Eucalyptus Field Growth and Colonization of Clones Pre-Inoculated with Ectomycorrhizal Fungi

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Ectomycorrhizae are classified as biotechnology to increase the sustainability of planted forests, and fieldwork is needed to confirm its effectiveness. The growth of rooted cuttings of Eucalyptus clones GG100 and GG680, which had been previously inoculated in the nursery with ecto-mycorrhizal fungi, was evaluated after planting them in the field. The ectomycorrhizal fungi (EMF) inoculated were: Pisolithus microcarpus, Hysterangium gardneri, or Scleroderma areolatum. Uninoculated rooted cuttings were used as controls. The inoculated treatments and the uninoculated controls (low P control) were grown in a nursery with reduced phosphate fertilization. Additionally, uninoculated controls were grown on a substrate with complete phosphate nursery fertilization (high P control). After two months, the plant height of clone GG100 inoculated with P. microcarpus was 16% taller and of clone GG680 13% higher than the low P control treatment. At the same time, the collar diameter of the plants inoculated with H. gardneri and P. microcarpus was the same as in the high P control. At 12 months, the growth of the inoculated and low P control plants was the same as in the high P control. For ectomycorrhizal colonization, after six months, the mean percentage of colonized root tips was highest in plants inoculated with S. areolatum, followed by those inoculated with P. microcarpus and of the low P control. After one year, ECM colonization was equal in all treatments and 4.3 times greater than it was at 6 months. Inoculation with ECM fungi in the nursery boosts early plant growth after transfer to the field, although the effect depends on the specific ectomycorrhizal fungus and the clone. Further ectomycorrhizal colonization of Eucalyptus occurs naturally and increases with tree development in the field.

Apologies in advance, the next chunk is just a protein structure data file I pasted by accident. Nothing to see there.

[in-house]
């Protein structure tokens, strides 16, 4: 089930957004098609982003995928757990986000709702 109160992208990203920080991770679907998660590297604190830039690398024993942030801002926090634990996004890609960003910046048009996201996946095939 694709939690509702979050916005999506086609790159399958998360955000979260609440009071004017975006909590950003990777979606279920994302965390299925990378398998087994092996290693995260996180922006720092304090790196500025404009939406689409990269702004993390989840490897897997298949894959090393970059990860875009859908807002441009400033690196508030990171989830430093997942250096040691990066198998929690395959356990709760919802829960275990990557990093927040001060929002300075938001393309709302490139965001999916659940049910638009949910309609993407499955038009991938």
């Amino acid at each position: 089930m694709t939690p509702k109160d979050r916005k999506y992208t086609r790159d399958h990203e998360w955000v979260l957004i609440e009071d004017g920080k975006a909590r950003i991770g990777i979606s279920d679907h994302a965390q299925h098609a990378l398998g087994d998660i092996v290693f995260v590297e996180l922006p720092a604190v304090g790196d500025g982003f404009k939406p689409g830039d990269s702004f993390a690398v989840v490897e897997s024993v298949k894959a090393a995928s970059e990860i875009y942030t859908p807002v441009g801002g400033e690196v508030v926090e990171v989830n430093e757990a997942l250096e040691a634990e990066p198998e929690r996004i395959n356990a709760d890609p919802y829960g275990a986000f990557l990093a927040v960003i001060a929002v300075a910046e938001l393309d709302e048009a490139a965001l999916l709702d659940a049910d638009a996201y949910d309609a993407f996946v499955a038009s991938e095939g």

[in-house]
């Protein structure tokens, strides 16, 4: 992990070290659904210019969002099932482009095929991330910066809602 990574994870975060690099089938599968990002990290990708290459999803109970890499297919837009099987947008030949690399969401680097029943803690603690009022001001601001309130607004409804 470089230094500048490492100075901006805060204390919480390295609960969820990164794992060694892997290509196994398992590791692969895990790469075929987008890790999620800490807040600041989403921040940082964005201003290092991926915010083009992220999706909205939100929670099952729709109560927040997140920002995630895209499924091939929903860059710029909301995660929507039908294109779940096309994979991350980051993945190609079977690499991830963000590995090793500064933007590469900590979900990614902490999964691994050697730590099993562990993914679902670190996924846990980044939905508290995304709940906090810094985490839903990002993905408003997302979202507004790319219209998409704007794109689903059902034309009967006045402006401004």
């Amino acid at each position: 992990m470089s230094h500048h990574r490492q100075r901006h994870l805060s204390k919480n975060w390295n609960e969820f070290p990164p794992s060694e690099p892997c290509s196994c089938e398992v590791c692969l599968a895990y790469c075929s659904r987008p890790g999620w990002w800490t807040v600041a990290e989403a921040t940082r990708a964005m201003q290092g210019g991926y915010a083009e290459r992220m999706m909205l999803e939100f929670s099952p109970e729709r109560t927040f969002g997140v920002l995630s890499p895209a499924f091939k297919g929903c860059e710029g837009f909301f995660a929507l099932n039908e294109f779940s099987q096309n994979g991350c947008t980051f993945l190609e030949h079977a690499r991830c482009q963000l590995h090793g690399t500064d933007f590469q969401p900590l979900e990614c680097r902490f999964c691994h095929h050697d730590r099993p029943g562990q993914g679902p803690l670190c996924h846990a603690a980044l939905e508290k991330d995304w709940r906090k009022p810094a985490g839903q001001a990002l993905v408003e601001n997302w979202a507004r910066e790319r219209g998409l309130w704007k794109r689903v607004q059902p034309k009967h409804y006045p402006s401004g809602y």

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Agronomy, v. 12, n. 5, 2022.

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